The name Harvey Weinstein conjures images of art films and Oscar contenders. Lego, meanwhile, suggests toys for boys. Not exactly an obvious match.
But the Miramax Pictures co-chairman and the toy company are united in an ambitious product called Bionicle. To anyone without an adolescent boy in the house that may look like a typo. However, anyone who does have contact with preteen males knows that Bionicle is a Lego toy that was at or near the top of many holiday wish lists. It's also the subject of a recently released direct-to-video computer-generated feature from Miramax (the first animated film it's made).
If Weinstein and Lego have their way, the success Bionicle is enjoying at toy stores will translate to a successful DVD movie franchise, and maybe even a feature film.
Although "Bionicle: Mask of Light: The Movie" has garnered favorable reviews in online forums, including Amazon.com, a toy-based, direct-to-video feature may seem an odd choice for Miramax. Turns out that just like so many parents before him, Weinstein made a business decision at least partly influenced by his children.
"It's just the right time in the maturation of the company to get into animation: Harvey Weinstein has three young girls, and getting into family films is a passion of his," said Jeffrey Tahler, Miramax's vice president of acquisitions.
"With this film, we had the opportunity to get involved not only with a great toy, but a great story," Tahler continued. "This toy line was a media property that was missing one thing: the media. We didn't need to try and force a story onto a hot toy; the story was already there. The characters and the world already existed; we just had to bring it all into a new medium."
Like many anime series, "Bionicle" entered pop culture under the radar of the mainstream media. In the 1990s, Lego made licensing deals for characters from "Star Wars" and "Harry Potter," as well as Winnie the Pooh and Mickey Mouse. But they also wanted a property they would own in its entirety and that would incorporate characters and a world of its own.
"A team of people from different backgrounds created a story of seven books and planned to reveal one book each year in the overall story arc. It was the first time where we had a long-term perspective on something from the outset," explained Conny Kalcher, vice president of global innovation and marketing for Lego, in a telephone interview from Denmark. "They created a concept that was bigger than just a toy and launched it as if it were a movie -- even though we had no movie then."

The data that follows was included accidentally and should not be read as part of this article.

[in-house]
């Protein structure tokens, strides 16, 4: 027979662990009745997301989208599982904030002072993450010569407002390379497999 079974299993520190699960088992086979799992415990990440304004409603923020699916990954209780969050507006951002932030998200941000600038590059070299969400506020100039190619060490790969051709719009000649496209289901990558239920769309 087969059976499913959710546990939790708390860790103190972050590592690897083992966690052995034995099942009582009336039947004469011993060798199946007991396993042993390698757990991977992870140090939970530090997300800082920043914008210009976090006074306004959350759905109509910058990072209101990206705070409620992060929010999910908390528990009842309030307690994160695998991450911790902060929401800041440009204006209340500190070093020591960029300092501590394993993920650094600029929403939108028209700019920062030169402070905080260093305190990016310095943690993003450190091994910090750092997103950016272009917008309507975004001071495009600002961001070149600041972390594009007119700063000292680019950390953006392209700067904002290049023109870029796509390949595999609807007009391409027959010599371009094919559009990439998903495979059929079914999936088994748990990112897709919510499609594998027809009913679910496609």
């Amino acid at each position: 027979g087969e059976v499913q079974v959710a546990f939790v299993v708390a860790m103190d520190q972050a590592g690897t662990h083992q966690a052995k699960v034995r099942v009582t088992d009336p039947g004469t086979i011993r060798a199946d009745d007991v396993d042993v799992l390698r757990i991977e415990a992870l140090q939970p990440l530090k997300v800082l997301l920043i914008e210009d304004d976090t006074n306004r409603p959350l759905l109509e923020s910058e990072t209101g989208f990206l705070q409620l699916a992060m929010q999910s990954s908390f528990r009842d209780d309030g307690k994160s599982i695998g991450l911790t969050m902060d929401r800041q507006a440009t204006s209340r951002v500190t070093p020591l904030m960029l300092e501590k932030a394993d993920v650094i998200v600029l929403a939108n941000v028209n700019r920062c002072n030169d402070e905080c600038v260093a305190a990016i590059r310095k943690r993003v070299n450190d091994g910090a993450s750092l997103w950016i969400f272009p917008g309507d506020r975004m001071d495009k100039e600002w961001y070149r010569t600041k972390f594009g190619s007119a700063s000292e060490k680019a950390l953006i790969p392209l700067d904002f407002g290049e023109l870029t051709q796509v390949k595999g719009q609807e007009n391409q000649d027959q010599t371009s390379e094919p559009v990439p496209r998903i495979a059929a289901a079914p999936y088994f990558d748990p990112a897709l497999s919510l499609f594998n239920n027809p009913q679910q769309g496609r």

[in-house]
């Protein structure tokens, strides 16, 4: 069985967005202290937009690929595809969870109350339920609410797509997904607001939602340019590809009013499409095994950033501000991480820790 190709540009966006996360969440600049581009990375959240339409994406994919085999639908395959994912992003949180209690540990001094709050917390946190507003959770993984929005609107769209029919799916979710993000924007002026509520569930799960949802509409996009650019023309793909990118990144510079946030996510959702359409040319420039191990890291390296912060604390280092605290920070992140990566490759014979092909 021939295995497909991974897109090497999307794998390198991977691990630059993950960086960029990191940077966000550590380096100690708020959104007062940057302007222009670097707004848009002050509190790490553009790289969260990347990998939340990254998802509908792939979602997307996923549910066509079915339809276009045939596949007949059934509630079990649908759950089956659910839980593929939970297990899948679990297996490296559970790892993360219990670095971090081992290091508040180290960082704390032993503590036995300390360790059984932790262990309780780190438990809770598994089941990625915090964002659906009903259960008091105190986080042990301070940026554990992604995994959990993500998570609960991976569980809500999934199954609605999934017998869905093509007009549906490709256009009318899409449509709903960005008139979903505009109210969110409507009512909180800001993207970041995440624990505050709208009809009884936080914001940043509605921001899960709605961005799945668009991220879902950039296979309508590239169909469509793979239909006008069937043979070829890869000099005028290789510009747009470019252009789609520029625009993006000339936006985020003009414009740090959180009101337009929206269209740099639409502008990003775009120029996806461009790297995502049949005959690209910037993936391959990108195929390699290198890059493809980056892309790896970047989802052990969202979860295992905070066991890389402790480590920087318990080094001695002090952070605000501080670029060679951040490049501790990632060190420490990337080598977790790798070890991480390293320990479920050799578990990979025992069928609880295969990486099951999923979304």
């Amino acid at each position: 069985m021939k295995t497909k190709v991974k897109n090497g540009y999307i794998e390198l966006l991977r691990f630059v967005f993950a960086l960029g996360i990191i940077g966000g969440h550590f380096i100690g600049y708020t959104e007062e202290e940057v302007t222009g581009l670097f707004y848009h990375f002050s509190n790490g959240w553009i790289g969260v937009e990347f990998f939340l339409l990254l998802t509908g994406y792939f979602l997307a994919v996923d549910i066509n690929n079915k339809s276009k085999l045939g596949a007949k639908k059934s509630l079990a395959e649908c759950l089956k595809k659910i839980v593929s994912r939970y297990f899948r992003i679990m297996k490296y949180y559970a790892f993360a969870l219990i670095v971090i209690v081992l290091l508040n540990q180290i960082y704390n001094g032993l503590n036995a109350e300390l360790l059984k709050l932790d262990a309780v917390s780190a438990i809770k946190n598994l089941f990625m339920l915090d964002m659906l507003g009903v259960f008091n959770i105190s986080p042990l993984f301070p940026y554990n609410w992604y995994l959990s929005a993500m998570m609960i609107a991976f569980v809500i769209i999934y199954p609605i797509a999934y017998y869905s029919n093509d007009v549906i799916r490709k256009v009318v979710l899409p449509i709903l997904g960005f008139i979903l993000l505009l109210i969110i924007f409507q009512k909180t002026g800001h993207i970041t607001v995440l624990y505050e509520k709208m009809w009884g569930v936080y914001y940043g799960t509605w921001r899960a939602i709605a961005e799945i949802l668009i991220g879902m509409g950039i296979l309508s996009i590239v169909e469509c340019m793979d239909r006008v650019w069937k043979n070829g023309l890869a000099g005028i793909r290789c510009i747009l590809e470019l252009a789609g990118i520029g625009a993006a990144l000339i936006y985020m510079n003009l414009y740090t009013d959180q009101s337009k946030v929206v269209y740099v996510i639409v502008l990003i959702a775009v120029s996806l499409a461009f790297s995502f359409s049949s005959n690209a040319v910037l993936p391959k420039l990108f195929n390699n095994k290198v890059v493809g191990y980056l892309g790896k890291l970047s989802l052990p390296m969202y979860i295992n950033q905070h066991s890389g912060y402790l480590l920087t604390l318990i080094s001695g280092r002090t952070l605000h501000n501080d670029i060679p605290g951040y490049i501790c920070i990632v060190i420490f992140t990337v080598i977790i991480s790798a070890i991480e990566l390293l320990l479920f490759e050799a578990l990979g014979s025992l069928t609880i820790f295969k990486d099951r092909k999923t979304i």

Bionicle (a combination of "biological" and "chronicle") was designed to appeal to kids who might not be interested in standard Lego blocks, Kalcher continued. "The Bionicle boy is not the traditional Lego boy; he's much more action-oriented, and he likes having the latest and the greatest. He'll search for details of the story on the Internet and discuss them with his friends. They really love the strange names and codes and heroes. If you met the team who's been working on this project, you'd see they're all big Bionicle boys themselves."
Miramax's Tahler agrees. "I think Lego has done a masterful job of making Bionicle hip. The Lego toys were always popular, but they were pretty mainstream. They didn't want kids who played with Bionicle toys to feel they were giving up their hipness. They built a world that's saturated with mystery and includes all sorts of interesting characters. The actual toys are pretty cool: I take them home and when my friends come over, the first thing they do is ask if there's anything to put together."
The Bionicle toys suggest well-designed robots, especially the evil beings called Rahkshi. Although the instructions are unusually clear, it can take as long as 20 minutes to assemble their jointed, girder-like limbs, spiny torsos, reptilian heads and double-bladed pole-axes. Like the Gundam robots, they're not intended for violent, heavy-duty play. In addition to the models, there are video games, trading cards, T-shirts, backpacks and other products.
The mythological world of "Bionicle" may be new for Lego and Miramax, but it's not that different from numerous anime properties that are on the air and/or available on video. Anyone familiar with "Dragon Ball Z," "Vandred," "Record of Lodoss War: Chronicles of the Heroic Knight," et al. will recognize the basic pattern.
The tropical island of Mata Nui is protected by the Toa, six legendary warriors whose powers are linked to earth, air, water, fire, stone and ice. But they can no longer resist the sinister Makuta, who has dispatched the Rahkshi to find the Mask of Light that would allow the Seventh Toa to emerge.